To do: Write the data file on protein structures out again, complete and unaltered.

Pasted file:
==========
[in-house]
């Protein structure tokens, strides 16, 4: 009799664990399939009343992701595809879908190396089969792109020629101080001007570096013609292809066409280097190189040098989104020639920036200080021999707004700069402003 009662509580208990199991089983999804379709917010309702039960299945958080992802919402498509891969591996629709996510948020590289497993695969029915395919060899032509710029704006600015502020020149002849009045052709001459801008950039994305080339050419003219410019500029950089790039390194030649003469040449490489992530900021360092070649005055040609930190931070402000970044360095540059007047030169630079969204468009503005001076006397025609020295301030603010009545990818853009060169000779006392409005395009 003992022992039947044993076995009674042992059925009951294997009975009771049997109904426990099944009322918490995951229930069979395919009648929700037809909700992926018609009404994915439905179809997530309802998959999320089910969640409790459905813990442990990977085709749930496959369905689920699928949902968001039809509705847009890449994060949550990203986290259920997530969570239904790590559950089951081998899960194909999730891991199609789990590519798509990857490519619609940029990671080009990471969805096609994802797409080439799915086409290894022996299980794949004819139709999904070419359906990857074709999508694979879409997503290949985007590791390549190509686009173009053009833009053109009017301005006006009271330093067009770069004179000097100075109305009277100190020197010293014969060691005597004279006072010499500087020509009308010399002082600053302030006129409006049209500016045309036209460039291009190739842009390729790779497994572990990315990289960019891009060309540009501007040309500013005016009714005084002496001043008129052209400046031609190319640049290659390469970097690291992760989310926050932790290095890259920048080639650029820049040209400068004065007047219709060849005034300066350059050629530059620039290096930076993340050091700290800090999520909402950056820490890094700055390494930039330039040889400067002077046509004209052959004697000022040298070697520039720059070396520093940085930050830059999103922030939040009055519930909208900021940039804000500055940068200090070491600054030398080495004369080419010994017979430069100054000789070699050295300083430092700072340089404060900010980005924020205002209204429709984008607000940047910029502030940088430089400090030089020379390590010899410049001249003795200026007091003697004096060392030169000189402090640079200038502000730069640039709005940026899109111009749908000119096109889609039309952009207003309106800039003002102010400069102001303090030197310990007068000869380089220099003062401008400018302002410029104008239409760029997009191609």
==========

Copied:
[in-house]
């Protein structure tokens, strides 16, 4: 009799664990399939009343992701595809879908190396089969792109020629101080001007570096013609292809066409280097190189040098989104020639920036200080021999707004700069402003 009662509580208990199991089983999804379709917010309702039960299945958080992802919402498509891969591996629709996510948020590289497993695969029915395919060899032509710029704006600015502020020149002849009045052709001459801008950039994305080339050419003219410019500029950089790039390194030649003469040449490489992530900021360092070649005055040609930190931070402000970044360095540059007047030169630079969204468009503005001076006397025609020295301030603010009545990818853009060169000779006392409005395009 003992022992039947044993076995009674042992059925009951294997009975009771049997109904426990099944009322918490995951229930069979395919009648929700037809909700992926018609009404994915439905179809997530309802998959999320089910969640409790459905813990442990990977085709749930496959369905689920699928949902968001039809509705847009890449994060949550990203986290259920997530969570239904790590559950089951081998899960194909999730891991199609789990590519798509990857490519619609940029990671080009990471969805096609994802797409080439799915086409290894022996299980794949004819139709999904070419359906990857074709999508694979879409997503290949985007590791390549190509686009173009053009833009053109009017301005006006009271330093067009770069004179000097100075109305009277100190020197010293014969060691005597004279006072010499500087020509009308010399002082600053302030006129409006049209500016045309036209460039291009190739842009390729790779497994572990990315990289960019891009060309540009501007040309500013005016009714005084002496001043008129052209400046031609190319640049290659390469970097690291992760989310926050932790290095890259920048080639650029820049040209400068004065007047219709060849005034300066350059050629530059620039290096930076993340050091700290800090999520909402950056820490890094700055390494930039330039040889400067002077046509004209052959004697000022040298070697520039720059070396520093940085930050830059999103922030939040009055519930909208900021940039804000500055940068200090070491600054030398080495004369080419010994017979430069100054000789070699050295300083430092700072340089404060900010980005924020205002209204429709984008607000940047910029502030940088430089400090030089020379390590010899410049001249003795200026007091003697004096060392030169000189402090640079200038502000730069640039709005940026899109111009749908000119096109889609039309952009207003309106800039003002102010400069102001303090030197310990007068000869380089220099003062401008400018302002410029104008239409760029997009191609």